The problem with ulterior motives is that things don’t generally work out as we expect. One would have to see how easy it is to make a claim, since it is well known that the other major intervention in agricultural markets – purchasing at a minimum price – is largely ineffective, with the Government purposely making it difficult for farmers to take advantage.

Better than insurance schemes, or at least as well as them, would be a guarantee of work in exchange for a minimum income.

My advocacy of this idea is inspired by the experience of India’s National Rural Employment Guarantee Act, passed in 2005, which guarantees 15 days of employment at the minimum wage to Indians living in rural areas willing to do manual labour. Despite being plagued by corruption, as most things are in India, it has made a vital contribution to the development of the country.

The situation in rural areas in Sri Lanka is nowhere near as difficult as in India, except perhaps in the former conflict areas, but the country could still think of such a scheme islandwide.

Alternatively, this could also work as a Disaster Recovery Scheme.

It would be the opposite of enslavement, since it would confer on the Sri Lankan people a new right that they do not as yet enjoy, without imposing on them any new duties.

And that is bound to be popular.

Sajith Premadasa had better give it some more thought.

Of course Ranil Wickremasinghe cannot be expected to approve. His neoliberal handbook says that it is only a matter of time before we are all as rich as him, so long as the Government doesn’t try to help the process along.

He must love being in the Opposition!

This article was published in The Island on 28th December 2012. The internet version may be accessed here.

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The limits of the budget debate

Posted in The Island by kathnoble on December 17, 2012

What sloganeering misses about the budget and what the budget tells us about Mahinda Rajapaksa’s popularity

chamal rajapaksaParliament has become a place where its members go for a free lunch when they have no better offer. And it would seem that MPs receive plenty of attractive invitations, since most of them are rarely to be seen in the chamber, even for a nap on the comfy recliners the Sri Lankan people have so thoughtfully funded, assuming that their representatives would be spending long hours debating the future of the nation.

The Speaker admitted as much last week. There is no point in holding the budget debate, he said, when the responsible ministers are not present.

In principle, he was quite right. Why bother to ask questions about the allocation for higher education when SB Dissanayake is not there to answer or at least to hear what is being said? Suggestions cannot be taken into account in formulating policy if the person taking the decisions is ignorant that they have even been made. And on the day Chamal Rajapaksa made his statement, only four out of the scheduled twenty-two ministries were represented!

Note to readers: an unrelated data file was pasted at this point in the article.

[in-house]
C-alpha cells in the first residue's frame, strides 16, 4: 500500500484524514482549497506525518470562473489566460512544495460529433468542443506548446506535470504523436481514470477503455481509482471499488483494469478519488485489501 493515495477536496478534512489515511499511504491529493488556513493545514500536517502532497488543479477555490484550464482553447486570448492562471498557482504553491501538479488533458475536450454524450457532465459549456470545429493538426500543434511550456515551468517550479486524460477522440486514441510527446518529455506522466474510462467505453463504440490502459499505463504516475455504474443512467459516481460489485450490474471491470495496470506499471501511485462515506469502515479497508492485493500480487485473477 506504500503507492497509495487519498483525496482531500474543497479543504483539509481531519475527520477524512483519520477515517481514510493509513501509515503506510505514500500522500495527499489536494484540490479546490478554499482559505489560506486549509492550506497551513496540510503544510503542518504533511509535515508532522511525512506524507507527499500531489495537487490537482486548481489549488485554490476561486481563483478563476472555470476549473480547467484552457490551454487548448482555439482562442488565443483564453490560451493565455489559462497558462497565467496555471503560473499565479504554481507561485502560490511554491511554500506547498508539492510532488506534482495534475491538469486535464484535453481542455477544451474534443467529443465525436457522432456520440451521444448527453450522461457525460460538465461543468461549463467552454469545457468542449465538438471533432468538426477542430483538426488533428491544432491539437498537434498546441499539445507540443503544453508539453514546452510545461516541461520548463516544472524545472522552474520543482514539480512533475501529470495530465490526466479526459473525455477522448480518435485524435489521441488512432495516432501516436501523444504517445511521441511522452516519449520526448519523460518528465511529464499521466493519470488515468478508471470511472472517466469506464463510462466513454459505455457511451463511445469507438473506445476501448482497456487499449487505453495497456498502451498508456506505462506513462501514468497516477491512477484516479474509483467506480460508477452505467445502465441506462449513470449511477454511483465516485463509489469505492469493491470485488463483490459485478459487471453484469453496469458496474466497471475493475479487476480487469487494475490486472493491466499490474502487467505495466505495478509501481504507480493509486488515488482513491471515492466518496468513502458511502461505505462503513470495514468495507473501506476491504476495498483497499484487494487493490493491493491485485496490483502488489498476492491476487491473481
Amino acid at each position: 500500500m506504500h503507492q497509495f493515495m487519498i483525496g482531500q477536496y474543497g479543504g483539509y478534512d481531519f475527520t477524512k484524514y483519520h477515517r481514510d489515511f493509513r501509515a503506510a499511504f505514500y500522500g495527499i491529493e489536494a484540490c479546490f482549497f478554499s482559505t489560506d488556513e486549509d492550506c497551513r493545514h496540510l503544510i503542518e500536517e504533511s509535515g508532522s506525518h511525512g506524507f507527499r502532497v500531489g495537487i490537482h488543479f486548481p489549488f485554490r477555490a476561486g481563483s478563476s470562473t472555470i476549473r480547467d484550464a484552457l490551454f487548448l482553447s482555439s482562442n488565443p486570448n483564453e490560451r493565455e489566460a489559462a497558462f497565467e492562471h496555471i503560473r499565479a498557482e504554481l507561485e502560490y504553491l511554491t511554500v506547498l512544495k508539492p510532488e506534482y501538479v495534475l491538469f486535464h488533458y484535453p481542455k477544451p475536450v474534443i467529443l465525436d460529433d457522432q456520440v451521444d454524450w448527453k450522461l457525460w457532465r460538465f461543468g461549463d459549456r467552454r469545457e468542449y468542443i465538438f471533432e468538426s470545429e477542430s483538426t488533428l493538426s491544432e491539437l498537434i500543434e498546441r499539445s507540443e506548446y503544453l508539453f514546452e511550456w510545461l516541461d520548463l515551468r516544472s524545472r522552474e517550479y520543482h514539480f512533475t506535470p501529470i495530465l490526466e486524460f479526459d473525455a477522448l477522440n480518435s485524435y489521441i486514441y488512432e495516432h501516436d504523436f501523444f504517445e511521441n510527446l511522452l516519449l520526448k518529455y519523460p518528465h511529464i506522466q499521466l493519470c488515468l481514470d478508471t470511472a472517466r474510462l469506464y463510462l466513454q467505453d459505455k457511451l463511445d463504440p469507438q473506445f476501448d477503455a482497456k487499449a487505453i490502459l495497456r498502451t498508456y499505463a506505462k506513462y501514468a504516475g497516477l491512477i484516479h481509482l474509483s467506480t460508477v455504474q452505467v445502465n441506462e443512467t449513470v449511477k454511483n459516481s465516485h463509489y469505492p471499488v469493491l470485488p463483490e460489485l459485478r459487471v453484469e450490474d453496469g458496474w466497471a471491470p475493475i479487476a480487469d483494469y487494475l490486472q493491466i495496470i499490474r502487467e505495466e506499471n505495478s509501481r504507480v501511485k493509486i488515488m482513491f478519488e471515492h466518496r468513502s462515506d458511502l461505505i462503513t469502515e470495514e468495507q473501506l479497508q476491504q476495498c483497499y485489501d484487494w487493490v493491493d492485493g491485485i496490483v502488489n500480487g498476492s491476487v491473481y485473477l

However, practically speaking, we should probably breathe a sigh of relief when ministers stay away.

Consider the Parliamentary Select Committee that has been impeaching the Chief Justice. Ministers enthusiastically attended every one of its sittings. But what did they contribute? When they were not calling Shirani Bandaranayake names, they were justifying a very obviously unjustifiable process on the pathetically simplistic grounds that what Parliament says goes. There was no debate about the decision to require the Chief Justice to reply to more than 1,000 pages of ‘evidence’ literally overnight. It was simply declared by the ministers present. Likewise, once she had walked out of the proceedings in protest at her treatment, there was no debate about calling the ‘witnesses’ they had previously said would not be available for cross-examination. They arrived within minutes, once the coast was clear. And by the following day, the Parliamentary Select Committee had managed to finish its ‘deliberations’ and prepare a lengthy report (including references to cases from as long ago as 1852!) – more work than any of the ministers had done in the previous year.

But what Parliament says goes. And in this case it said that it didn’t care to give the Chief Justice a fair trial according to the principles that Sri Lanka applies to everybody else (including ministers!).

In any case, the budget debate is generally used by MPs not so much for commenting on the Government’s plan for the following year as for presenting what they hope will be a headline-catching soundbite, on whatever subject happens to take their fancy.

And this time was little different.

The Opposition quickly latched onto a catchy slogan. The budget was summed up with the phrase ‘lamborghinis for politicians, badagini for the people’, which no doubt resonates with the middle class in Colombo. However, it is not really accurate. If things were that simple, Mahinda Rajapaksa would be a lot less popular than he is with the masses.

Of course the war victory is important in explaining the support he enjoys among the majority Sinhalese, but it can no longer be the only factor.

We need to understand the secret of his success. For if the President were even somewhat more unpopular, his capacity to use the powers that he has won would be considerably restricted. He would not be able to control Parliament to the extent that he does today.

And then the Chief Justice might just stand a chance.

As the Government’s plan for the following year, no matter how many changes are bound to be made later, when nobody is paying attention, the budget gives us an idea of Mahinda Rajapaksa’s appeal.